Sunday, 2 September 2012

Board of Trade Lime Juice

Lowry refers to Board of Trade lime juice in his novel Ultramarine when Dana is cleaning floor of the messroom on board the Oedipus Tyrannus; "Here you are then. If you put some Board of Trade lime juice in that it'll come as white as a lamb's arse..." and "In the bucket is a mixture of soda and hot water. To this he adds three drops of lime juice, Board of Trade bottle, price 15s." - a task probably reflecting Lowry's time on the Pyrrhus. There are references that it made a good cleaning substance (See Ships Nostalgia)

All the ships were equipped with a medical locker which was stocked to the instructions as laid down by the Board of Trade which included Board of Trade lime juice, it was concentrated, very strong and it prevented scurvy, just as in the days of sail.  In later years the practice was discontinued as a result of better diet and food being better preserved with the benefit of ships fridges. The regulations were laid out in the Merchant Shipping Act 1894:

The anti-scorbutics to be furnished shall be lime or lemon juice, or such other anti-scorbutics (if any) of such quality, and composed of such materials, and packed and kept in such manner as Her Majesty by Order in Council may direct.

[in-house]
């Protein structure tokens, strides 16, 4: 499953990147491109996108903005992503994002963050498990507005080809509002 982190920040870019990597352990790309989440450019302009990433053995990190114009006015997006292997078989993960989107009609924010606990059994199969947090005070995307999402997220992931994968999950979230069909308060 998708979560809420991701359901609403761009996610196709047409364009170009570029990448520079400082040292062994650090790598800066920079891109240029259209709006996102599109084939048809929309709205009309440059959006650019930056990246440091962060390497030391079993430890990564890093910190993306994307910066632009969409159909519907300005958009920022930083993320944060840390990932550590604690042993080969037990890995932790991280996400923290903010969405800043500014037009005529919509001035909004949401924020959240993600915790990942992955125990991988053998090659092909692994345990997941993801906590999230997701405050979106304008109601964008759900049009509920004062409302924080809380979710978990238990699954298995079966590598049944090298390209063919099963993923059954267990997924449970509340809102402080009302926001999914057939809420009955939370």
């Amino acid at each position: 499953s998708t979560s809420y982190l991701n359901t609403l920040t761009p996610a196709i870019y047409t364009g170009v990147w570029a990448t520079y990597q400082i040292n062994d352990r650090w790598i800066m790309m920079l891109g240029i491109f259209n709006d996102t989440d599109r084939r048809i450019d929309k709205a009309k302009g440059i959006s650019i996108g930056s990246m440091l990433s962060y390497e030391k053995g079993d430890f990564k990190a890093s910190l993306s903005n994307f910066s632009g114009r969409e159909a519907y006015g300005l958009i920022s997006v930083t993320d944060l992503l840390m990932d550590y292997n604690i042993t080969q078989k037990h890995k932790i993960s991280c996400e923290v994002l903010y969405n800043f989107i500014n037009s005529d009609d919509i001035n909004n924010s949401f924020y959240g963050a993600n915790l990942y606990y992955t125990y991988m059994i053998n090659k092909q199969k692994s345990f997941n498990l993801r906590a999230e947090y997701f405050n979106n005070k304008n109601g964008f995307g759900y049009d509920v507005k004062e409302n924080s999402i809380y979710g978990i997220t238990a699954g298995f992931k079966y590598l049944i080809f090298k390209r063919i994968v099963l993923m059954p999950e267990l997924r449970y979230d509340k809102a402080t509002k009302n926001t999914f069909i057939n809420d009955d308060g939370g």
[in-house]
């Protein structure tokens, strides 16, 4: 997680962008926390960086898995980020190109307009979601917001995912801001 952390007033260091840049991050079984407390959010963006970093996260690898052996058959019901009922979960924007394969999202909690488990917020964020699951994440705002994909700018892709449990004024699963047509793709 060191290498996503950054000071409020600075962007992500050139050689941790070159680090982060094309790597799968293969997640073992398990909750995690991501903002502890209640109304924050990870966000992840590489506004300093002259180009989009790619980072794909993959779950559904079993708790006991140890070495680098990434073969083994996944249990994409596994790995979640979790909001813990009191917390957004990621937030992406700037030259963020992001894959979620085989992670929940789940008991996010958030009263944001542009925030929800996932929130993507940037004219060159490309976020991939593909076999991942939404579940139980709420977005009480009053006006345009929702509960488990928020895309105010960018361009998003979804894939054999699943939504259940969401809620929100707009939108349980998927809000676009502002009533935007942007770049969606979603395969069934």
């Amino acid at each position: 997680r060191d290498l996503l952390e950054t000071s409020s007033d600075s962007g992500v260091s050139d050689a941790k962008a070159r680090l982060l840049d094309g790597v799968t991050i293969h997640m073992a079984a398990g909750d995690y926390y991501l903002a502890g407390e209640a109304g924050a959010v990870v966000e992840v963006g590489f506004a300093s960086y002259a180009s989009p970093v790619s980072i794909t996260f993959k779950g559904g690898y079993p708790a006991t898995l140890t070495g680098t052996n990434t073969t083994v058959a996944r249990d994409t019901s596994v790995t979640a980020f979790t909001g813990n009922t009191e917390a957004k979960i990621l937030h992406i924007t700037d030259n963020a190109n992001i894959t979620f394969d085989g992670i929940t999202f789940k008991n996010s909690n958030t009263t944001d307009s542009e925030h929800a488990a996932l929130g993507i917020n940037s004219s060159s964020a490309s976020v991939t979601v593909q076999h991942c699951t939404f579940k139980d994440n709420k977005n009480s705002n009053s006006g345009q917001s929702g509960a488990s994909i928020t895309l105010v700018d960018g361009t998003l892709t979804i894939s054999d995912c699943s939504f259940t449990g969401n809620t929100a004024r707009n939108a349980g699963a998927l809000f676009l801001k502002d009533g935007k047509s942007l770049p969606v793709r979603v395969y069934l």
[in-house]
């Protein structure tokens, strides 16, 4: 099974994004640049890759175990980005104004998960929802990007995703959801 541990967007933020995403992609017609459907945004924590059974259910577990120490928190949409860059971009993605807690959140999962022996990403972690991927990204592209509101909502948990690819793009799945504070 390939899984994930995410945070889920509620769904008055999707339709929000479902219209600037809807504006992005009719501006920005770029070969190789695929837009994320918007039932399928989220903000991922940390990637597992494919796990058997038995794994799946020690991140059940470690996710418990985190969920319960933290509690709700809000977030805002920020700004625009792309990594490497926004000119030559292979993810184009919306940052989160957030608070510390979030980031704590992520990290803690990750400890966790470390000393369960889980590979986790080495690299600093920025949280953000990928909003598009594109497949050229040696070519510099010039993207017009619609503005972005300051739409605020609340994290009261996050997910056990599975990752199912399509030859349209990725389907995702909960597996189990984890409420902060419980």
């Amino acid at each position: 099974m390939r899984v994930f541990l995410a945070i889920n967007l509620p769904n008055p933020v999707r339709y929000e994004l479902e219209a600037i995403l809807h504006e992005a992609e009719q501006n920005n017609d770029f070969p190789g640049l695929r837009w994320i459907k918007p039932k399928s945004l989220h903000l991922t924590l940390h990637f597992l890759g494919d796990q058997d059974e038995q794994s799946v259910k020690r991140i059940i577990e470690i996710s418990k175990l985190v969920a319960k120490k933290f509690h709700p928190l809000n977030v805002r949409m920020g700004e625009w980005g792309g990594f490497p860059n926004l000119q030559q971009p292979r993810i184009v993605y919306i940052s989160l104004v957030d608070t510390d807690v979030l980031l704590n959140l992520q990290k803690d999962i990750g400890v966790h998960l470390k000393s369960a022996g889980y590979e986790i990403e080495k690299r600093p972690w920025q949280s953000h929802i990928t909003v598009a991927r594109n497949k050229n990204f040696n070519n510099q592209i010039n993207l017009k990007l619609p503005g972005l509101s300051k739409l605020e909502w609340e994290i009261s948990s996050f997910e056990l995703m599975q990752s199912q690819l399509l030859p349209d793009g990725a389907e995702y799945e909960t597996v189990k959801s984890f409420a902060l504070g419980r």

(2), No lime or lemon juice shall be deemed fit and proper to be taken on board ship, for the use of the crew or passengers thereof, unless it has been obtained from n bonded warehouse for and to be shipped as stores.

(3)Lime or lemon juice shall not be so obtained or delivered from a warehouse as aforesaid, unless—

(a)it is shown, by a certificate under the hand of an inspector appointed by the Board of Trade, to be proper for use on board ship, the certificate to be given upon inspection of a sample, after deposit of the lime or lemon juice in the warehouse; and

(b)it contains fifteen per cent. of proper and palatable proof spirit, to be approved by the inspector or by the proper officer of customs, and to be added before or immediately after the inspection thereof ; and

(c)it is packed in such bottles at such time and in Such manner and is labelled in such manner as the Commissioners of Customs may-direct.

There was even a folk song about the Act:

Now, if you want a merchant ship to sail the sea at large
We'll not have any trouble if ye have a good discharge,
Signed by the Board o' Trade an' ev'rything exact,
For there's nothin' done on a Limejuice ship contrary to the Act. (Read more)

Stan Hugill wrote:

The Merchant Shipping Act came out in the year 1894, and in it was laid down the amount of food, water, etc., Sailor John was allowed when on shipboard. This doling out of rations was known to John as "Pound and Pint". The Act also covered fines and punishments for delinquent mariners, such as "For concealing Knuckledusters, Slung-shot, sword-stick, etc. 5s. for each day of concealment', and many commandments and regulations in similar strain. But the item around which the sarcastic song was built was also the origin of the Yanks calling English sailors "Limejuicers." This was the daily issuing of limejuice to British crews when they had been a certain number of days at sea. Shanties from the Seven Seas 1994

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